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Morgan City Councilman Louis Tamporello speaks during Wednesday’s South Central Coastal Louisiana Flood Risk Management Study meeting at the Morgan City Municipal Auditorium. (The Daily Review/Zachary Fitzgerald)

River flood discussed at storm risk meeting

Storms are often a big concern for south Louisiana residents, but backwater riverine flooding is at the forefront of many Morgan City-area residents’ minds right now.

The U.S. Army Corps of Engineers, New Orleans District hosted a public meeting Wednesday at the Morgan City Municipal Auditorium. The meeting’s purpose was to get public input on the South Central Coastal Louisiana Flood Risk Management Study, which is intended to investigate hurricane protection and storm damage risk reduction opportunities in St. Mary, St. Martin and Iberia parishes.

Wednesday’s meeting coincidentally occurred at a time when flooding of a different type is happening as the Atchafalaya River is at a high stage and causing backwater flooding, especially in lower St. Martin Parish. The National Weather Service predicts the river will crest near 8.2 feet Sunday in Morgan City. The Atchafalaya has been above the 6-foot flood stage since January.

Carrie Schott, project manager for the study, said the Corps is partnering on the federally funded $3 million, three-year study with the Louisiana Coastal Protection and Restoration Authority as the nonfederal sponsor along with other entities.

The Corps’ No. 1 priority is to enhance public safety in these three parishes. Officials also want to reduce flood risk to critical infrastructure and the key evacuation route on U.S. 90, said Karla Sparks, the study’s lead planner.

Morgan City Councilman Louis Tamporello said that though U.S. 90 is a key route, La. 70 is another vital evacuation route, which currently has sections under water in the Stephensville area of lower St. Martin Parish.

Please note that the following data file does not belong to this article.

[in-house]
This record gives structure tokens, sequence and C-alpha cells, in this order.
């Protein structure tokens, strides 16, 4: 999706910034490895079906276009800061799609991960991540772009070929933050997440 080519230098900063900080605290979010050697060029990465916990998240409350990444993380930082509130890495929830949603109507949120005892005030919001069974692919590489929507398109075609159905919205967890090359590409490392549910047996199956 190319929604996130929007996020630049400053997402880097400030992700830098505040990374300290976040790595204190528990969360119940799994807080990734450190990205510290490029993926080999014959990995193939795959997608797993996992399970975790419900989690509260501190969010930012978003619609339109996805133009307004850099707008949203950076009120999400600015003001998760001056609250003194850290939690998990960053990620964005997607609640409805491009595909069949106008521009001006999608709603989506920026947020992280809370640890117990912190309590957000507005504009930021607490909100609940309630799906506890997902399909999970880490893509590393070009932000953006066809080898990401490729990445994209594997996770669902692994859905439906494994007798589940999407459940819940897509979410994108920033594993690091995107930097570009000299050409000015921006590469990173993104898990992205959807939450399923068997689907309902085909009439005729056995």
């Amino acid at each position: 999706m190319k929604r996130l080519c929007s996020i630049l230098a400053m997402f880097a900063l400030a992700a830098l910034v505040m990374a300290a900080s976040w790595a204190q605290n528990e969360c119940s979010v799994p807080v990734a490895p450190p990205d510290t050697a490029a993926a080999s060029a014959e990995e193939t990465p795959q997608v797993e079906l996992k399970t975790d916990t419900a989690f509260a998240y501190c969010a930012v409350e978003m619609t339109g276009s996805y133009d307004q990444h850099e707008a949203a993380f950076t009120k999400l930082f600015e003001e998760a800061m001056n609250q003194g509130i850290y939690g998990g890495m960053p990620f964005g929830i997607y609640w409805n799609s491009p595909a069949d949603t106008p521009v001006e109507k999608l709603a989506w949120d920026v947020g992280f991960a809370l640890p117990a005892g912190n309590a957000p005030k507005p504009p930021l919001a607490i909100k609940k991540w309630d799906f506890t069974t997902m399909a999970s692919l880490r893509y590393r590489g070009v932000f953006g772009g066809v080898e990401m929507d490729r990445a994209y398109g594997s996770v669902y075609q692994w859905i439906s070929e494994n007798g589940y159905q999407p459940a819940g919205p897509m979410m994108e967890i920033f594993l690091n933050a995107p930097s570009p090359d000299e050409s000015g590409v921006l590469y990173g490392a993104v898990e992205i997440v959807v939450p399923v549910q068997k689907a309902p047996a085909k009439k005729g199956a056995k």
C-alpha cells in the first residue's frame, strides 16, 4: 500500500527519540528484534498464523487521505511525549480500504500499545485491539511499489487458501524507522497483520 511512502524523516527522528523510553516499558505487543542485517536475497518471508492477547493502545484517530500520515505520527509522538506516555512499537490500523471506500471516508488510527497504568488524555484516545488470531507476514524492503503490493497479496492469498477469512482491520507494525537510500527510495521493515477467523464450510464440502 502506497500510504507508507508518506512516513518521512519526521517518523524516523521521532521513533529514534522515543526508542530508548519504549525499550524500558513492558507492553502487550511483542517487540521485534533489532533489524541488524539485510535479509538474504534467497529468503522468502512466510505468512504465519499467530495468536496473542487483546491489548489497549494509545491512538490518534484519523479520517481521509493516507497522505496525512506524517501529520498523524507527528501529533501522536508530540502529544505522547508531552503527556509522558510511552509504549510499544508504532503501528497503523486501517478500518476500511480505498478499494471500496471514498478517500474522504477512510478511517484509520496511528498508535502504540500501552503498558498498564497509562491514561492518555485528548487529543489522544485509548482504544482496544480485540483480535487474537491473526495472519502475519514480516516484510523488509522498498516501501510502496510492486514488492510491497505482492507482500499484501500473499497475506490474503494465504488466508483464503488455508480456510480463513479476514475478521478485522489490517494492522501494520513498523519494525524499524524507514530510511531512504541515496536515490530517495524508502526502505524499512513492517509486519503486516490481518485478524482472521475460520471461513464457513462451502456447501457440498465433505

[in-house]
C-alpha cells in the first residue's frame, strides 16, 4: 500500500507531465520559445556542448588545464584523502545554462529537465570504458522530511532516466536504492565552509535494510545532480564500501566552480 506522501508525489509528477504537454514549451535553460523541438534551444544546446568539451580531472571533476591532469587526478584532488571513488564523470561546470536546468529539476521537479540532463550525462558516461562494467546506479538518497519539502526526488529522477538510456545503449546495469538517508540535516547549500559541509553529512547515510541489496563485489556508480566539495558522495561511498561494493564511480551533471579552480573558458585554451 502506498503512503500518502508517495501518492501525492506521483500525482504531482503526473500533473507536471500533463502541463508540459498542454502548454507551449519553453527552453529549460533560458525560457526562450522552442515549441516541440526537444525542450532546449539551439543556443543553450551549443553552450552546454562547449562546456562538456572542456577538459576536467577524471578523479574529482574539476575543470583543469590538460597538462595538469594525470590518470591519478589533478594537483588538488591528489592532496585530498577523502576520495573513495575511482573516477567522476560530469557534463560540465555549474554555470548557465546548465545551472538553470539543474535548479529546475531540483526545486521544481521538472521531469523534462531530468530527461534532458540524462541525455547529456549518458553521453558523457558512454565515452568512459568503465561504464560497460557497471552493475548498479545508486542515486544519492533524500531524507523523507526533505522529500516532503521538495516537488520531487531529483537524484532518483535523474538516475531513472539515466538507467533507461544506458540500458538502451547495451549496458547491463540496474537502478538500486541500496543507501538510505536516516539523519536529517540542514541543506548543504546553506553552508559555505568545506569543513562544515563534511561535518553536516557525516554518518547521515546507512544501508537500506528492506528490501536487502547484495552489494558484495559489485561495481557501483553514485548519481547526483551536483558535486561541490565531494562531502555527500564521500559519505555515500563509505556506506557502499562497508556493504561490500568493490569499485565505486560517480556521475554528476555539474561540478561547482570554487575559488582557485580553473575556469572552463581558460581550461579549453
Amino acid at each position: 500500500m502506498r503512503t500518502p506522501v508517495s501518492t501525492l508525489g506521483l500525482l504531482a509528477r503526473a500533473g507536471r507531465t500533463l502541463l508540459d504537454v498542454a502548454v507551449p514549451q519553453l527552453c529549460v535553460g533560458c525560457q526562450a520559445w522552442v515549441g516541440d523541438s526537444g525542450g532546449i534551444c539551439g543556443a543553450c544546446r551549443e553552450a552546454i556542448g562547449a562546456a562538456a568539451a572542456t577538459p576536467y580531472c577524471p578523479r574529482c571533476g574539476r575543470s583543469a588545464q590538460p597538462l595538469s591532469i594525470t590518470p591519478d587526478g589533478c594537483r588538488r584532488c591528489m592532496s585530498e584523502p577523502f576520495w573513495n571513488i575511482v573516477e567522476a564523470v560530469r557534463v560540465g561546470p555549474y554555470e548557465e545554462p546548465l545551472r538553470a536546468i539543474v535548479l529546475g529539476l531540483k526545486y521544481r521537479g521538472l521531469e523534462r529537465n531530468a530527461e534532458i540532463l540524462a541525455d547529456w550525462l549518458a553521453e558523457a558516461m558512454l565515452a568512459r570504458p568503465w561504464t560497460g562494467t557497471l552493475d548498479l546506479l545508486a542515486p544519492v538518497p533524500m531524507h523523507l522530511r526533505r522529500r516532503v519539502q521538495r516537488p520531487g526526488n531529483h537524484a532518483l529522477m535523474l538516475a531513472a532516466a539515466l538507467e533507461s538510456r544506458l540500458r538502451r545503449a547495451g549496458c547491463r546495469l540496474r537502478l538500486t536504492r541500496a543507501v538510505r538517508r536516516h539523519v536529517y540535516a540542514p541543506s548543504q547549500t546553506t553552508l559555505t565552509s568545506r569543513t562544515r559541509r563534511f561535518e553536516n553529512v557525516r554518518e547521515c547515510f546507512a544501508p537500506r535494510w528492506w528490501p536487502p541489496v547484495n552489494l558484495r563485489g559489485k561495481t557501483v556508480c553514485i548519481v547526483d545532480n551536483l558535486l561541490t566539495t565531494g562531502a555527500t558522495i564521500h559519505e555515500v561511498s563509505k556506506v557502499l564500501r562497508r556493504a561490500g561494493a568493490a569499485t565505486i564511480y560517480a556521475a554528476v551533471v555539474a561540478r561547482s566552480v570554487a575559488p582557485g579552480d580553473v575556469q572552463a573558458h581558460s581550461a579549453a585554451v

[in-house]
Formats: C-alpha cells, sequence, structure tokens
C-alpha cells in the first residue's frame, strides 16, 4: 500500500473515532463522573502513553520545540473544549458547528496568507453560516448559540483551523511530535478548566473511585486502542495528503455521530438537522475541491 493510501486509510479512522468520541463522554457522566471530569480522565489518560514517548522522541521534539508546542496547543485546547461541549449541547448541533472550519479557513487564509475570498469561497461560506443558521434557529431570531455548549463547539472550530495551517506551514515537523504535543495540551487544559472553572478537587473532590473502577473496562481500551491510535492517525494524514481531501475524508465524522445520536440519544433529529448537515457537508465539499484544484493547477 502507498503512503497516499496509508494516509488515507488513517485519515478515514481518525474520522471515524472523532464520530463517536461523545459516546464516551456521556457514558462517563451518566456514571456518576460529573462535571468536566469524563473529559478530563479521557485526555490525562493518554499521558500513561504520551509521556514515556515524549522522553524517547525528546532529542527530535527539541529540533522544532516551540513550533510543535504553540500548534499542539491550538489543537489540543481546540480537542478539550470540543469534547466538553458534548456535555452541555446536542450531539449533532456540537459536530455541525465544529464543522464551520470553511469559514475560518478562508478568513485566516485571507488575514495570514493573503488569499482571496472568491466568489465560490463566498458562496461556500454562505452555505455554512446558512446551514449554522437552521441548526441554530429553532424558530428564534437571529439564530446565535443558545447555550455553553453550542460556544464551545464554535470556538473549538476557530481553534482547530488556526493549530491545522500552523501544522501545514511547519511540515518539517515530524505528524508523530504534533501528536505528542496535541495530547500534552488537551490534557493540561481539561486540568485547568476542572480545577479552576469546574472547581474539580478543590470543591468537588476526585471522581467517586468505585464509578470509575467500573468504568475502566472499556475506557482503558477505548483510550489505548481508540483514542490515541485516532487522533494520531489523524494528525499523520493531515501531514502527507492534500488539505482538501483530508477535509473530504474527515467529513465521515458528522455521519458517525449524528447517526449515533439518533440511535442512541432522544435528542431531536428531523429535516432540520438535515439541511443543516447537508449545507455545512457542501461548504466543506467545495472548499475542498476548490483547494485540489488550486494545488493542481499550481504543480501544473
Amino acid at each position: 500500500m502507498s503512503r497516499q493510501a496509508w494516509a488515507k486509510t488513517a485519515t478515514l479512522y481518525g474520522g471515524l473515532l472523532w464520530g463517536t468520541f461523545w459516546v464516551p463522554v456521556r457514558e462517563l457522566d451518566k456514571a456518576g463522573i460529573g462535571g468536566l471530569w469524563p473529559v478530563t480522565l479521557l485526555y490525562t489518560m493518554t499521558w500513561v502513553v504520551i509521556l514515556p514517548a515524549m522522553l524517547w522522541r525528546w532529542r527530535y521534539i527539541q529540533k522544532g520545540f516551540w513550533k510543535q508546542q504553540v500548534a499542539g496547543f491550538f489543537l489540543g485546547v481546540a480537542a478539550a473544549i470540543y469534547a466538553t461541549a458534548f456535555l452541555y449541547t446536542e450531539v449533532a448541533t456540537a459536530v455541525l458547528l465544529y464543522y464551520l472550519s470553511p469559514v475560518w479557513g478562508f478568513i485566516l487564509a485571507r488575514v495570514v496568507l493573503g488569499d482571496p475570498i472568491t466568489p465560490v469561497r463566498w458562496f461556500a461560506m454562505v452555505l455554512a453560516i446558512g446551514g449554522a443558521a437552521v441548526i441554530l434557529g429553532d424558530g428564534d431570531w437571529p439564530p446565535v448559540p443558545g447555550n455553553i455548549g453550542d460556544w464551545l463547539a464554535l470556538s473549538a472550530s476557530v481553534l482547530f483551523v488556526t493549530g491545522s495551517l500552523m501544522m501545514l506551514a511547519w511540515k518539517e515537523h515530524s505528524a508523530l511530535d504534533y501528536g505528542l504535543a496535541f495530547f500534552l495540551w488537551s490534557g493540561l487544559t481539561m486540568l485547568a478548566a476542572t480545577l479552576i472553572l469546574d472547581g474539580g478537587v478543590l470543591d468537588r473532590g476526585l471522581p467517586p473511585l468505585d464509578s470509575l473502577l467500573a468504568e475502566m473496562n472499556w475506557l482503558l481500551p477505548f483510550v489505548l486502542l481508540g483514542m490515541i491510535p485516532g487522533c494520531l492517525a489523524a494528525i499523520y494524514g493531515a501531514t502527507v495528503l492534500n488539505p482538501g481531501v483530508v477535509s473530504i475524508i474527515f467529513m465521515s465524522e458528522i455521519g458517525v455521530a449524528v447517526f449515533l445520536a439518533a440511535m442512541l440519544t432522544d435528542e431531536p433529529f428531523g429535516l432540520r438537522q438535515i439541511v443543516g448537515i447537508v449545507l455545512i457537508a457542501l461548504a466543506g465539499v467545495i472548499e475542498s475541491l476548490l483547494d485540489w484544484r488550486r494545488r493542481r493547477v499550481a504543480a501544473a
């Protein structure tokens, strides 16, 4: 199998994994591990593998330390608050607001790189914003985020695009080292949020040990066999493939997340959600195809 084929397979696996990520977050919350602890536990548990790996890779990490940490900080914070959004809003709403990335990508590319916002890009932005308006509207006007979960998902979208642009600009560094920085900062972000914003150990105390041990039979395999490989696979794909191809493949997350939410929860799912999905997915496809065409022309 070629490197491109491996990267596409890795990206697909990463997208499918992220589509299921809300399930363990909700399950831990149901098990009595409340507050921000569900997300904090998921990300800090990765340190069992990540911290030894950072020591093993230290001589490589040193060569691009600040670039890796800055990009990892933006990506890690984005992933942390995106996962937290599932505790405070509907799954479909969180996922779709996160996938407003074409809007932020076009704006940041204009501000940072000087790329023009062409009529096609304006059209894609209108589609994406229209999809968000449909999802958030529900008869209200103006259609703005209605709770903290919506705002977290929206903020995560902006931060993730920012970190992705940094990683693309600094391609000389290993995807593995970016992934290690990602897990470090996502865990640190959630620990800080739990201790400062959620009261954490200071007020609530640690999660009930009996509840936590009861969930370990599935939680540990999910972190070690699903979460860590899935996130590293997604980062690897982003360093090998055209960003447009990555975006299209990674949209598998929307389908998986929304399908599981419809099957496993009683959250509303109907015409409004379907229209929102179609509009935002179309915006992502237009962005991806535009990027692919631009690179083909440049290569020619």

“We need protection from hurricanes. Thank God we haven’t had a hurricane every year,” Tamporello said.

However, riverine flooding is becoming more frequent, having been an issue in the region each year since 2016, he said.

“We’ve had water on the levees for over seven months,” he said.

Officials have done a great job helping secure funds to construct a permanent floodgate on Bayou Chene that will protect parts of St. Mary, lower St. Martin and four other parishes from backwater flooding, Tamporello said.

In addition to hurricane protection funds, the area needs help now to stop the riverine flooding that seems to be becoming an annual event, he said.

Corps spokesman Matt Roe said Tamporello’s comments are the type of information study leaders need to better understand the area’s issues.

Organizers initiated the study in November 2018 and have formulated a tentatively selected plan. But they are now considering and open to exploring alternative plans, Schott said. An alternative plan will be selected and presented in December 2019 or January 2020. By September 2021, organizers expect to submit a final report for the study.

Corps officials recognize that they need to examine areas outside of the three parishes to better understand from where the water is coming and consider mitigation bank availability within the study area, Sparks said.

St. Mary Parish Councilman Paul Naquin, a former parish president, said that if officials are going to implement hurricane or flood protection measures to save lives, they shouldn’t be required to buy expensive mitigation credits that can be cost-prohibitive to providing protection.

An initial public meeting last year identified potential problems and solutions for the South Central study. Project leaders were required to forecast the most likely future scenarios that could occur within the next 50 years based on different plans of action, Sparks said.

Based on public feedback at the start of the study, problems in the area include storm surge as well as riverine flooding. Existing levees in the study area mostly on the eastern side were designed for riverine flooding. The levees also provide some storm surge protection but not 1% hurricane protection, Sparks said.

If officials take no action during the next 50 years, they predict an increased flood risk related to sea level rise, more storm surge and more storm damages based on higher storm frequencies and intensities. The Wax Lake Outlet Delta would continue forming at its current rate, she said.

Project organizers are considering two conceptual levee alignments that would include drainage pumps at canals and gates at bridges. One alignment would follow U.S. 90 trying to protect that evacuation route, while the other alignment would be below the highway.

Officials are looking at possibly raising levees on the study area’s eastern side to the 1% hurricane protection level and building ring levees around damage “hot spots,” Sparks said.

Non-structural measures project officials are considering include elevating homes, flood-proofing industrial properties, relocating high-risk structures and placing storm surge barriers along the coast.

Comments on the study can be provided to: Carrie Schott CEMVN–PM–B U.S. Army Corps of Engineers New Orleans District, 7400 Leake Avenue, New Orleans, LA 70118 or by e-mail to Southcentralcoaststudy@ usace.army.mil.

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